•The biggest concerns relate to rising costs, lower interest from advertisers, and the softening in subscriptions.
•Less than 44 percent of the sampled of editors, CEOs, and digital leaders say they are confident about the year ahead.
The media industry is among the sectors worst hit with the changing business models with more newspapers expected to stop daily print production this year.
The latest report by Oxford university and Reuters Institute for the Study of Journalism blames this on rising print costs and weakening of distribution networks.
"The biggest concerns relate to rising costs, lower interest from advertisers, and the softening in subscriptions,'' the report says.
The 2023 study shows that even those polled who expressed optimism expect to see layoffs and other cost-cutting measures by media organisations in the next year.
From the report TV and broadcast news will be at the forefront of journalistic layoffs as audiences are hit by news fatigue and competition from streamers.
More TV broadcasters will talk openly about a time when linear transmissions might be turned off.
In the report titled Journalism, Media, and Technology Trends and Predictions 2023, the prevailing mood in the news industry is one of uncertainty and some concern about what the next year might have in store.
“Elsewhere we can expect extensive layoffs as well as a spate of mergers, acquisitions, and partnerships as industry tries to cut costs and bundle value in new ways,” the report reads in part.
However, Industry consolidation sometimes creates more problems than it solves, but at its most effective.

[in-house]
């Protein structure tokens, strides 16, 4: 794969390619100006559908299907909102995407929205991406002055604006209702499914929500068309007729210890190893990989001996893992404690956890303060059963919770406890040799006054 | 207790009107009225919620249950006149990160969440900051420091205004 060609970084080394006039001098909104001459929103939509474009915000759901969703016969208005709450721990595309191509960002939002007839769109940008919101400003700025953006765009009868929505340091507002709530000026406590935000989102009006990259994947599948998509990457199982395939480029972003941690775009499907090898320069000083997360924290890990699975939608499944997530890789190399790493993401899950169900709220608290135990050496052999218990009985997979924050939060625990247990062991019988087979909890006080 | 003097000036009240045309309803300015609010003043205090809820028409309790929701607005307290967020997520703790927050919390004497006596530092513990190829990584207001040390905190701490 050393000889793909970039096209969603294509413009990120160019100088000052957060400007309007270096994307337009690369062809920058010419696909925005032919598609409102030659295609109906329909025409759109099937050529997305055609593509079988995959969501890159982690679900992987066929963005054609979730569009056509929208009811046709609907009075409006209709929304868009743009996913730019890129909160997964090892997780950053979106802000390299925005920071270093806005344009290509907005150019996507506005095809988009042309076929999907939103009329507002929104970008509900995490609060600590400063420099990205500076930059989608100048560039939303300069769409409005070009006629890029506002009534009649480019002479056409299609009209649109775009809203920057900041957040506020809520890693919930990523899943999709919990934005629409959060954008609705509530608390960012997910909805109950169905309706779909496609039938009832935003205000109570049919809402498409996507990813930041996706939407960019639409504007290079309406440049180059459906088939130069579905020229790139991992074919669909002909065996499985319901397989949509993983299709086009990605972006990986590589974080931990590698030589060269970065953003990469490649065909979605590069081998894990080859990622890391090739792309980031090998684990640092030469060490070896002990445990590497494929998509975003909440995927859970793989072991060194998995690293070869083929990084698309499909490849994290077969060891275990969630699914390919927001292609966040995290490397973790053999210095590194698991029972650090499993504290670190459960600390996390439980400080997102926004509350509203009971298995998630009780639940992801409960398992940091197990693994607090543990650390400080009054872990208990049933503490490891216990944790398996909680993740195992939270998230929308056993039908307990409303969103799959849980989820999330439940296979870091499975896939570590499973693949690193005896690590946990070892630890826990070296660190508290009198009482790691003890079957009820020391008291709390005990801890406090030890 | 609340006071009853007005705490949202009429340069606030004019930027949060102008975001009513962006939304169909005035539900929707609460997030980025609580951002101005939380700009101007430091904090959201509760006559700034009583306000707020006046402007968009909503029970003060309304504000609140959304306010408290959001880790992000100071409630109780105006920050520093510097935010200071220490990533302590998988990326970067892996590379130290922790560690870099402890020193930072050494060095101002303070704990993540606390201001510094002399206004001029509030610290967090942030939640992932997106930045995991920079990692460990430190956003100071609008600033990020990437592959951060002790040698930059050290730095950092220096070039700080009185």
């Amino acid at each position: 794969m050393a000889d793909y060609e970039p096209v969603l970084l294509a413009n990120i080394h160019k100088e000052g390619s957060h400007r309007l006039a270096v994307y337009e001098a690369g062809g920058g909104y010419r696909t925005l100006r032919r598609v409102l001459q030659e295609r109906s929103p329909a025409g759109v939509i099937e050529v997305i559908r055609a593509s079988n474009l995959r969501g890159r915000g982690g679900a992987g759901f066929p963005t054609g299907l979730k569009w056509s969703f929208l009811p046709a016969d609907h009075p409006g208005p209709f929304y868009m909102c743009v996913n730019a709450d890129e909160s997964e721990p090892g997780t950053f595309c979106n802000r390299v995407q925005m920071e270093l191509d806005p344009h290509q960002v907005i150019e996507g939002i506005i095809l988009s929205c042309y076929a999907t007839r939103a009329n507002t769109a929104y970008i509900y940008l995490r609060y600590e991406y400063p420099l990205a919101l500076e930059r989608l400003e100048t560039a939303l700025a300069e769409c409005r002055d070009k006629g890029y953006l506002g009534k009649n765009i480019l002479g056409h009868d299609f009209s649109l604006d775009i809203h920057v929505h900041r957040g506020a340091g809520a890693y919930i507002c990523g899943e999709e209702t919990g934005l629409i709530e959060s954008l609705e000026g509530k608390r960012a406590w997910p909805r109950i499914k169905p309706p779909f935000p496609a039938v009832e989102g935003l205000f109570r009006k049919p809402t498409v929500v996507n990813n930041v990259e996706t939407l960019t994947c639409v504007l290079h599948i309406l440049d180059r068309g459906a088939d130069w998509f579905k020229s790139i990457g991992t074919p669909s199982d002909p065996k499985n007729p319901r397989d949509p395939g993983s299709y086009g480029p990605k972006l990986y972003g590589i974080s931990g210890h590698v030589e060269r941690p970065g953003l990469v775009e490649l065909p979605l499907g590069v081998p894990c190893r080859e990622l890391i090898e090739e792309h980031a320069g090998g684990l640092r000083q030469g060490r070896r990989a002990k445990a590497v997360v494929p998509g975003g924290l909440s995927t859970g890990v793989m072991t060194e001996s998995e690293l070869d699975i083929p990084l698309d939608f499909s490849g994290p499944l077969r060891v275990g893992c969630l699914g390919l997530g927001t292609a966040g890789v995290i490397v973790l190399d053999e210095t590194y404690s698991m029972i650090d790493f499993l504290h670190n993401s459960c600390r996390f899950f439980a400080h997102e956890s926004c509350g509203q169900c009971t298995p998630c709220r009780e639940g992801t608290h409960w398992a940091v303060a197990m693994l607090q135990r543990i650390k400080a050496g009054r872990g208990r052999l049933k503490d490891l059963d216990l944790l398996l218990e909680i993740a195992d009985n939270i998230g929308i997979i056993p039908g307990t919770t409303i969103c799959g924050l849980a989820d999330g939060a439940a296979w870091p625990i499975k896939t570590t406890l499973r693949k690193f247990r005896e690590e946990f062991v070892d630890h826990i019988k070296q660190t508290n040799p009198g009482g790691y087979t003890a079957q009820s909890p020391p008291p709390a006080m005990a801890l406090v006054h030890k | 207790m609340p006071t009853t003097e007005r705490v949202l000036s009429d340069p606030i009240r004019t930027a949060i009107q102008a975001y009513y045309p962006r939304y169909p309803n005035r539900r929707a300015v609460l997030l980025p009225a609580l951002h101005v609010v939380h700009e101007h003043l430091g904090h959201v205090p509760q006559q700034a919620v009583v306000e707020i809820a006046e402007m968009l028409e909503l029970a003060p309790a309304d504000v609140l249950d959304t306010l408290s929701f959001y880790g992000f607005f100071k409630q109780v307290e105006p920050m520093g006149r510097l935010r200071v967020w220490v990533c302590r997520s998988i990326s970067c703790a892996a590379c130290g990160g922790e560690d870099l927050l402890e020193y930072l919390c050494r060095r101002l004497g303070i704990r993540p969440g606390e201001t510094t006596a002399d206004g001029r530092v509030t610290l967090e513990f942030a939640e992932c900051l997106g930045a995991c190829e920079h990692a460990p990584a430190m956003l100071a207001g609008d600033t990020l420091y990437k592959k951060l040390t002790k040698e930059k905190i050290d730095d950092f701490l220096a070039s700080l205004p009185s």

“We will find companies looking to run portfolios of distinctive and complementary brands with a greater focus on specific audience needs and segments,”
To diversify revenue streams the study pointed that more publishers are investing in subscription and membership in 2023, with 80 percent of those surveyed saying this will be one of their most important revenue priorities, ahead of both display and native advertising.
Despite the squeeze on consumer spending, over 68 percent still expect some growth in subscription and other paid content as income this year.
The survey further revealed that compared to last year publishers are much less confident about their business prospects.
Less than 44 percent of the sampled of editors, CEOs, and digital leaders say they are confident about the year ahead, with around 19 percent expressing low confidence.
“The economic indicators do not look good, issues such as news avoidance and news fatigue are widespread at the same time as some social platforms seem to be imploding or turning away from news, and emerging platforms seem largely uninterested in it – making it even harder to attract new customers,”